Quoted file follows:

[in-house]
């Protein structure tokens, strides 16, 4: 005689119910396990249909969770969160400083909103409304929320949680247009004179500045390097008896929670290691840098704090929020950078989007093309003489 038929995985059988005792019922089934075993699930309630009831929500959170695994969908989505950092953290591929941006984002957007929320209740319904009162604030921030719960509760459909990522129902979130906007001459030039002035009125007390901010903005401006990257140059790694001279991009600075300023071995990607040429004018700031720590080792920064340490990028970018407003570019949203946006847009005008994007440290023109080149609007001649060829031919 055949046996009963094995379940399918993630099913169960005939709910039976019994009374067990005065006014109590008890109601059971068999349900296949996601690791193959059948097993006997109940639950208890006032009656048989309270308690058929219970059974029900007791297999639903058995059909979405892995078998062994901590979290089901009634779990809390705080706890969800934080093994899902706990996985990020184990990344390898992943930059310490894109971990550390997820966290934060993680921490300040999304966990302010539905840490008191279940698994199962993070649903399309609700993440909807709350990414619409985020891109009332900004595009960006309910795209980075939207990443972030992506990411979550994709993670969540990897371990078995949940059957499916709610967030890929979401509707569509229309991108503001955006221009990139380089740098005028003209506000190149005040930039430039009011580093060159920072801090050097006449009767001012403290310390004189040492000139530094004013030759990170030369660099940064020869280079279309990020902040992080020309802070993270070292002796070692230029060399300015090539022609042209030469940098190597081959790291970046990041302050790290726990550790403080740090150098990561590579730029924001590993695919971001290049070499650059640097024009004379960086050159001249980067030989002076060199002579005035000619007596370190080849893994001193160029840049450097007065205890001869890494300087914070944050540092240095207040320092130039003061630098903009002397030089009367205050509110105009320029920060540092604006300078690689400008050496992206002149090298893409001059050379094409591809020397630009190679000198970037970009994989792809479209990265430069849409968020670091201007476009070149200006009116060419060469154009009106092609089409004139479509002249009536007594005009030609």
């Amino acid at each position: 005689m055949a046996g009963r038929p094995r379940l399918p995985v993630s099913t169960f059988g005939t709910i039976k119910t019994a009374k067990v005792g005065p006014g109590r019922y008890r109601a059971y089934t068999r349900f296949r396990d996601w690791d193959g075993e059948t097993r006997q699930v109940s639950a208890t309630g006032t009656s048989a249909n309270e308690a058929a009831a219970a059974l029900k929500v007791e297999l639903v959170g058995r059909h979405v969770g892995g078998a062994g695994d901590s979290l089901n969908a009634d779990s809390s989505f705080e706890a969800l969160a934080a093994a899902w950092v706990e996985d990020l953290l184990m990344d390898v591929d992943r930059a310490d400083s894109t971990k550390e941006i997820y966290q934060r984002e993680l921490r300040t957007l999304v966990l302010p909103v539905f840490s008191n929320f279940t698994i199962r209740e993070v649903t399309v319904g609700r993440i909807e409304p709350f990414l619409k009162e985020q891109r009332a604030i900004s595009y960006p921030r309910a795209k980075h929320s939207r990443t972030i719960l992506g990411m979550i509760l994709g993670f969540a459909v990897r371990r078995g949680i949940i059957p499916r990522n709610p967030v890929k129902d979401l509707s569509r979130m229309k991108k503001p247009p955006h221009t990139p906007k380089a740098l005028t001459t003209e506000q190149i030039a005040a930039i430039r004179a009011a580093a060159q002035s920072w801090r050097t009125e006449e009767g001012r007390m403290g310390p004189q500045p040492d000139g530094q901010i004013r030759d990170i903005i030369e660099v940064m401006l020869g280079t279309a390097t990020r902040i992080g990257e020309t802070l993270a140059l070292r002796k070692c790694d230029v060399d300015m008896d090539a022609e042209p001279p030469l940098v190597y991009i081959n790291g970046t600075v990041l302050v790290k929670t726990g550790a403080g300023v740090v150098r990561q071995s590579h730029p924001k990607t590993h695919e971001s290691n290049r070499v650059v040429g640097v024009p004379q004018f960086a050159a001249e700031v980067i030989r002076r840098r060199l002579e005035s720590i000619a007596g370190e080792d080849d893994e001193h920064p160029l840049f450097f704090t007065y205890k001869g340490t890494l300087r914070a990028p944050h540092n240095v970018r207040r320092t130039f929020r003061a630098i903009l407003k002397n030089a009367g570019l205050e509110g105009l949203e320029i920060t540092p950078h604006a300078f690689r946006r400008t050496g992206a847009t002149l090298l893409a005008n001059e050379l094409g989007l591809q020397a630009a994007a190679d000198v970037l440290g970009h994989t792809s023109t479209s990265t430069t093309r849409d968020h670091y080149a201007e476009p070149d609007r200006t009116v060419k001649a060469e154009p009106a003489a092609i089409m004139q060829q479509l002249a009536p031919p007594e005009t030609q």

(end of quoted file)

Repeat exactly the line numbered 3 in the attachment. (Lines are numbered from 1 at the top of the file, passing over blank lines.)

């Amino acid at each position: 005689m055949a046996g009963r038929p094995r379940l399918p995985v993630s099913t169960f059988g005939t709910i039976k119910t019994a009374k067990v005792g005065p006014g109590r019922y008890r109601a059971y089934t068999r349900f296949r396990d996601w690791d193959g075993e059948t097993r006997q699930v109940s639950a208890t309630g006032t009656s048989a249909n309270e308690a058929a009831a219970a059974l029900k929500v007791e297999l639903v959170g058995r059909h979405v969770g892995g078998a062994g695994d901590s979290l089901n969908a009634d779990s809390s989505f705080e706890a969800l969160a934080a093994a899902w950092v706990e996985d990020l953290l184990m990344d390898v591929d992943r930059a310490d400083s894109t971990k550390e941006i997820y966290q934060r984002e993680l921490r300040t957007l999304v966990l302010p909103v539905f840490s008191n929320f279940t698994i199962r209740e993070v649903t399309v319904g609700r993440i909807e409304p709350f990414l619409k009162e985020q891109r009332a604030i900004s595009y960006p921030r309910a795209k980075h929320s939207r990443t972030i719960l992506g990411m979550i509760l994709g993670f969540a459909v990897r371990r078995g949680i949940i059957p499916r990522n709610p967030v890929k129902d979401l509707s569509r979130m229309k991108k503001p247009p955006h221009t990139p906007k380089a740098l005028t001459t003209e506000q190149i030039a005040a930039i430039r004179a009011a580093a060159q002035s920072w801090r050097t009125e006449e009767g001012r007390m403290g310390p004189q500045p040492d000139g530094q901010i004013r030759d990170i903005i030369e660099v940064m401006l020869g280079t279309a390097t990020r902040i992080g990257e020309t802070l993270a140059l070292r002796k070692c790694d230029v060399d300015m008896d090539a022609e042209p001279p030469l940098v190597y991009i081959n790291g970046t600075v990041l302050v790290k929670t726990g550790a403080g300023v740090v150098r990561q071995s590579h730029p924001k990607t590993h695919e971001s290691n290049r070499v650059v040429g640097v024009p004379q004018f960086a050159a001249e700031v980067i030989r002076r840098r060199l002579e005035s720590i000619a007596g370190e080792d080849d893994e001193h920064p160029l840049f450097f704090t007065y205890k001869g340490t890494l300087r914070a990028p944050h540092n240095v970018r207040r320092t130039f929020r003061a630098i903009l407003k002397n030089a009367g570019l205050e509110g105009l949203e320029i920060t540092p950078h604006a300078f690689r946006r400008t050496g992206a847009t002149l090298l893409a005008n001059e050379l094409g989007l591809q020397a630009a994007a190679d000198v970037l440290g970009h994989t792809s023109t479209s990265t430069t093309r849409d968020h670091y080149a201007e476009p070149d609007r200006t009116v060419k001649a060469e154009p009106a003489a092609i089409m004139q060829q479509l002249a009536p031919p007594e005009t030609q």